“At a certain point, I developed ‘fashion designer/celebrity telepathy!’” he jokes. “We make our samples in Italy, and sometimes the fit model puts something on, and I think, ‘That’s screaming Jennifer Lopez!’ So fine, the show comes; two hours later, we get an e-mail from Jennifer’s stylist Andrea Lieberman saying, ‘Blue dress is screaming Jennifer Lopez.’ We ended up making the dress for her in a cantaloupe for the 2004 Golden Globes.”

In 2000, a year after The Thomas Crown Affair, Kors opened his first collection boutique on Madison Avenue and also launched an eponymous fragrance. At that point, he had been working as creative director for the fashion house Celine since 1997. It was the first time an American sportswear designer had been hired to design a French luxury line, let alone one owned by LVMH. Kors turned Celine around with blockbuster accessories and critically acclaimed ready-to-wear, then departed in 2003 when his contract was up in order to concentrate on his own brand. But the Celine association put him in a whole new luxury bracket: European. “That’s when Michael Kors became a global brand,” Kors says. “Celine opened my eyes to the whole world, to foreign customers, to the Internet.”

Because he is so consistent in his marketable aesthetic, some New York editors had begun to write Kors off as predictable in the early 2000s — right around the time something called Project Runway came along. When PR mastermind and friend Desiree Gruber approached him in 2004 to be a judge on television’s first fashion-design competition, he says, “I initially asked, ‘Do we have to sleep in the jungle?’ ”

“We had no idea what to expect,” Kors admits. “I knew Heidi, I knew Nina, and luckily we all clicked. A few weeks after we went on, I ran into Kidada Jones, who said, ‘Congratulations on Project Runway — it’s great. Everyone I know is watching it. My mom loves the show, and my dad loves the show.’ That’s when I knew it was something different. Next thing I knew, I was being recognized by parents in Singapore and children in Sydney. My boyfriend, Lance [Lance LaPere, who started as an intern at Kors, has been his partner for almost 20 years] has turned into a paparazzo because people always ask him to take their photo with me.”

Says Gruber, who is executive producer of the show: “Right away, Michael made great TV. He’s witty, he’s fast and he doesn’t have a filter. He calls out the elephant in the room no one else will address.”

“Look,” he laughs, “if I think a dress looks like toilet paper, I’m going to say it. Everyone is shocked — then I get e-mails saying: ‘You’re right! It did look like toilet paper!’ ”

The timing couldn’t have been better. Just as his face and wit were being broadcast coast to coast, Kors kicked off lower-priced lines KORS Michael Kors and MICHAEL Michael Kors in 2004 — not, he claims, to capitalize on Project Runway per se but to ride the wave of a trend he’d seen coming. “When I first started,” he says, “and even well into the ’90s, if someone was thought to have great taste, the implication was they were rich. Suddenly, there was this idea of ‘mixing it up’ — wearing vintage with couture, the Sharon Stone Gap T-shirt with a designer skirt. And I thought, ‘You should be able to go to a store and buy a flip-flop and a crocodile handbag.’ To get all the things you need, you have to go from Neiman’s to Nordstrom to the mall. So we started mixed-price accessories stores, and everyone said, ‘No way.’ Designers were afraid of it.”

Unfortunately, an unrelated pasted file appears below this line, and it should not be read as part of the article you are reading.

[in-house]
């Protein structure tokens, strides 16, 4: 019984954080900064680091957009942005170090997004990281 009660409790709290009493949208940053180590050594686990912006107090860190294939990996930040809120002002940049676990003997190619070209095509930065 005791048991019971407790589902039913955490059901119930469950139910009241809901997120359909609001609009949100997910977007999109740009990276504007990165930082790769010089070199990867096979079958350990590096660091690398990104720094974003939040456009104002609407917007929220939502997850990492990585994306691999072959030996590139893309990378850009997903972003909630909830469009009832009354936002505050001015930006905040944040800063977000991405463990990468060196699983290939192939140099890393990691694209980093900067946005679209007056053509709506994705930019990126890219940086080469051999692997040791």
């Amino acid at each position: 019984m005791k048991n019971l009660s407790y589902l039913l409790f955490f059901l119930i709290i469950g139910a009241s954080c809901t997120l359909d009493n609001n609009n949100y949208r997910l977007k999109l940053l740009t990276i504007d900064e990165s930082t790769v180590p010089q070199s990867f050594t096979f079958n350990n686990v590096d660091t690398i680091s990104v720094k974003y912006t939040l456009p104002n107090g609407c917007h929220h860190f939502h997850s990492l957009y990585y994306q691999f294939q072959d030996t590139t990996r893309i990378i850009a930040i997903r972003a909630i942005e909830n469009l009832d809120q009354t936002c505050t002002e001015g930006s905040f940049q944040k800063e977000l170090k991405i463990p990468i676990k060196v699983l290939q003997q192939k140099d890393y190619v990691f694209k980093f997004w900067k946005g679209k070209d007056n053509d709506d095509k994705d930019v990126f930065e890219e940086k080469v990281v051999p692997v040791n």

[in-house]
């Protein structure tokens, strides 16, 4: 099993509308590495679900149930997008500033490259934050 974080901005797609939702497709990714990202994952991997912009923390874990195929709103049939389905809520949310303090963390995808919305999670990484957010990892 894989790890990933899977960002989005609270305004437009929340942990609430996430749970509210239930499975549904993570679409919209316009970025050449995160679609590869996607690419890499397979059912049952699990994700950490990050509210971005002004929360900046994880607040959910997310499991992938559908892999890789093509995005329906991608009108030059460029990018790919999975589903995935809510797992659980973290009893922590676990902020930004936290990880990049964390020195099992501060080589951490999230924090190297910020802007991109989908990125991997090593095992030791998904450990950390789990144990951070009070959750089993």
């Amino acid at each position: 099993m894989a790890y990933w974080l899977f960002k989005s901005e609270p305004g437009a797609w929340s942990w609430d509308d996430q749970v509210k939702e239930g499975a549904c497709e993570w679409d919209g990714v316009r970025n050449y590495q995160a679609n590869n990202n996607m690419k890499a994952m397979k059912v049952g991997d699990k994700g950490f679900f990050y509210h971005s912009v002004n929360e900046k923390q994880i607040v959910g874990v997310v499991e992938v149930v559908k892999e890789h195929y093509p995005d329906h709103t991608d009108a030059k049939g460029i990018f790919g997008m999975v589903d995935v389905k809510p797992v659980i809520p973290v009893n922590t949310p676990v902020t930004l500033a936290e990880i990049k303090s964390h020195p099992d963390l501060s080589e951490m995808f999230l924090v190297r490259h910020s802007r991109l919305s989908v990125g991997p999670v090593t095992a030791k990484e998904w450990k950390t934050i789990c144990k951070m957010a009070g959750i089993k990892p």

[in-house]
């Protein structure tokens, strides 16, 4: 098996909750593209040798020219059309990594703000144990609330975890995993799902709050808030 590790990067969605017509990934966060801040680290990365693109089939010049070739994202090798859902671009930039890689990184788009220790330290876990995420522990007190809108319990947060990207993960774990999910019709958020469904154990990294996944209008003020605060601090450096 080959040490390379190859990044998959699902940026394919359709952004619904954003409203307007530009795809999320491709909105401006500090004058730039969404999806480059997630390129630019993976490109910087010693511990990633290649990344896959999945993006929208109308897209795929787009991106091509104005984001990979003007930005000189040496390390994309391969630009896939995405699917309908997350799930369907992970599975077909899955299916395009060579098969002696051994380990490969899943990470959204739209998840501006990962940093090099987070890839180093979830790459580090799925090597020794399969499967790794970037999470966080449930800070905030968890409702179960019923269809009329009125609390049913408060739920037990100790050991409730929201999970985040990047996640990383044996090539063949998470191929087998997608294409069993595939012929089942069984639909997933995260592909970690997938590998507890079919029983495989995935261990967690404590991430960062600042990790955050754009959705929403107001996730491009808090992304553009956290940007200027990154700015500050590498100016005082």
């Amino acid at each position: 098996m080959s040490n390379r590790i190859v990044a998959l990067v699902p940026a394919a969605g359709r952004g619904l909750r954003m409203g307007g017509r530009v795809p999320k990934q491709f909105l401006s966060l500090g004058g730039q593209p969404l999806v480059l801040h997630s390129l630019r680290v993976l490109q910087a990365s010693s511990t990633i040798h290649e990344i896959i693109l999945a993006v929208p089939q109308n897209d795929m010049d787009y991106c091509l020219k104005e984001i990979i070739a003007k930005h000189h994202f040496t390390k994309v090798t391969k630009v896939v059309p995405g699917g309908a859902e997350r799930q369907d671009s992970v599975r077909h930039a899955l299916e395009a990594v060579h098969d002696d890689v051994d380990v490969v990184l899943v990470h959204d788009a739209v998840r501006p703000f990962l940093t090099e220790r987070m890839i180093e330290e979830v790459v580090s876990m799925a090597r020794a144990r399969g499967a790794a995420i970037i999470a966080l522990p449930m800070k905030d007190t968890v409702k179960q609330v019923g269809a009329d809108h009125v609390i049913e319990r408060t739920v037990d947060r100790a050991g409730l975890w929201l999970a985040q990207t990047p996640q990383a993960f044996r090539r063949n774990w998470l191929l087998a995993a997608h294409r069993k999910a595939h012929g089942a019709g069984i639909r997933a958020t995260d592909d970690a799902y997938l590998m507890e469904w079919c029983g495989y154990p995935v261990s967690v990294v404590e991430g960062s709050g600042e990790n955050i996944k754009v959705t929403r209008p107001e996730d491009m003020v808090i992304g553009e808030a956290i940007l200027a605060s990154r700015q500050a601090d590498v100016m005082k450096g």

By late spring this year, there will be 175 mixed-price accessory stores worldwide, where crocodile bags for $3,000 sit next to canvas ones for $100. There are the five designer collection boutiques: New York, Rodeo Drive, Manhasset, Chicago, Palm Beach, Milan and London. And he has just debuted the company’s largest yet, a 7,000-square-foot store on Paris’ Rue St. Honore that combines every one of his lines.

There’s nothing like success to attract even bigger stars. Gwyneth Paltrow, a fan of Kors’ day clothes, just donned his one-sleeve apricot gown onstage at the Oscars. And Portman wore a Kors black halter gown with metal neck detail to this year’s DGA Awards, and a blue satin dress to the AFI Awards. Says Kors of the looks he made for her in consultation with her stylist Kate Young: “It was a challenge to deal with awards season being 5’2” and pregnant. People know I’m the go-to guy for that. We dressed Jen Garner in a gown for the Oscars right after she had her first child — an ivory beaded empire dress.”

You could say Michael Kors’ 30-year career in the fashion business parallels the general path of fashion designers in America: from semi-obscure tradesmen (save for Halston) in the ’70s, to brand names in the ’80s, to celebrity dressers in the ’90s, to becoming megacelebrities themselves in this decade. Not to mention giant global brands. New York’s original top three — Ralph Lauren, Donna Karan and Calvin Klein — were the first Americans to ride the celebrity/global designer trend, and Kors has taken the same ball and run with it, with one major difference: Kors is a showman. “I played myself on Gossip Girl !” he says with kidlike enthusiasm. “I’ve been glued to it since it came on. I love pop culture, I really do. I think, at heart, I’m actually a 15-year-old girl.”

He pops on his trademark aviators and strides out of the booth into the front room of the Polo Lounge, spotting Ashley Olsen, whom he hugs. Jackie Collins comes over to say hello. A few strangers tell him how much they admire him. Walking out, he laughs. “I had no intention of being recognized on the streets of Singapore. But now that I am — it’s really fun. Why not enjoy it?”            

Project Runway’s Brand Impact
Project Runway is not just a show about pretty clothes — it’s also been pretty good for Michael Kors’ bottom line. Known for his uptown New York designer goods, the opinionated judge shrewdly launched two lower-priced lines as the show debuted on Bravo in 2004. Now in its eighth season, the series has garnered respect, even reverence, from fashion insiders, generating ratings ranging from 2.9 million to a whopping 4 million viewers. A lot of that’s credited to Kors’ credibility, mentoring — and snappy one-liners. “Now kids know me, too,” he says. “Teenage girls buy my lower-priced bags and shoes — one shoe with a zipper became the bas mitzvah shoe! I think we’ve sold 40,000 of them!” Adds Project Runway executive producer Desiree Gruber: “If you’re likeable on TV and it comes through, it brings customer loyalty. When Michael does in-stores in malls, his customers turn out in droves.” Jefferies & Co. analyst Randal Konik says, “Kors has become a leading designer like a Marc Jacobs and Project Runway helped people know who he was.” And the Davie-Brown brand-marketing index now ranks Kors at number 13 in the Trendsetter category alongside Oprah and Angelina Jolie. Adds branding expert Robert Passikoff, president of Brand Keys: “Kors is that fusion of mass and luxe, and Project Runway is the perfect venue for the brand.”